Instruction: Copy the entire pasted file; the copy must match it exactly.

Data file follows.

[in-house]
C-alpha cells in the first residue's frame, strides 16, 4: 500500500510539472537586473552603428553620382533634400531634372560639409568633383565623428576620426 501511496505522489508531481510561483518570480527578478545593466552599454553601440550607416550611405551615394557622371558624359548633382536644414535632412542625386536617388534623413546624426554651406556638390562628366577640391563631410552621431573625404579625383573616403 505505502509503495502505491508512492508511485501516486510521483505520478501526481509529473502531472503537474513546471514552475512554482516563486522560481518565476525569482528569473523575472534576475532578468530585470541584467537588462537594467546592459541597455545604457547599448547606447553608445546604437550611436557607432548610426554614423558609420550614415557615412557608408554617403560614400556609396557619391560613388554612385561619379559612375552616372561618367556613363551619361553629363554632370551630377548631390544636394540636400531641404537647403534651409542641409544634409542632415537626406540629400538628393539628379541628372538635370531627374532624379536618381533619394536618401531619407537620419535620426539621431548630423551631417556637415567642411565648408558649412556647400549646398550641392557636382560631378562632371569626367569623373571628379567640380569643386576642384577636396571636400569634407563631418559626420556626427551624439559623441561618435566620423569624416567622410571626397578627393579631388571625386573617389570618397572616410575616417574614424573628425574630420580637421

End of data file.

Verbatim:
[in-house]
C-alpha cells in the first residue's frame, strides 16, 4: 500500500510539472537586473552603428553620382533634400531634372560639409568633383565623428576620426 501511496505522489508531481510561483518570480527578478545593466552599454553601440550607416550611405551615394557622371558624359548633382536644414535632412542625386536617388534623413546624426554651406556638390562628366577640391563631410552621431573625404579625383573616403 505505502509503495502505491508512492508511485501516486510521483505520478501526481509529473502531472503537474513546471514552475512554482516563486522560481518565476525569482528569473523575472534576475532578468530585470541584467537588462537594467546592459541597455545604457547599448547606447553608445546604437550611436557607432548610426554614423558609420550614415557615412557608408554617403560614400556609396557619391560613388554612385561619379559612375552616372561618367556613363551619361553629363554632370551630377548631390544636394540636400531641404537647403534651409542641409544634409542632415537626406540629400538628393539628379541628372538635370531627374532624379536618381533619394536618401531619407537620419535620426539621431548630423551631417556637415567642411565648408558649412556647400549646398550641392557636382560631378562632371569626367569623373571628379567640380569643386576642384577636396571636400569634407563631418559626420556626427551624439559623441561618435566620423569624416567622410571626397578627393579631388571625386573617389570618397572616410575616417574614424573628425574630420580637421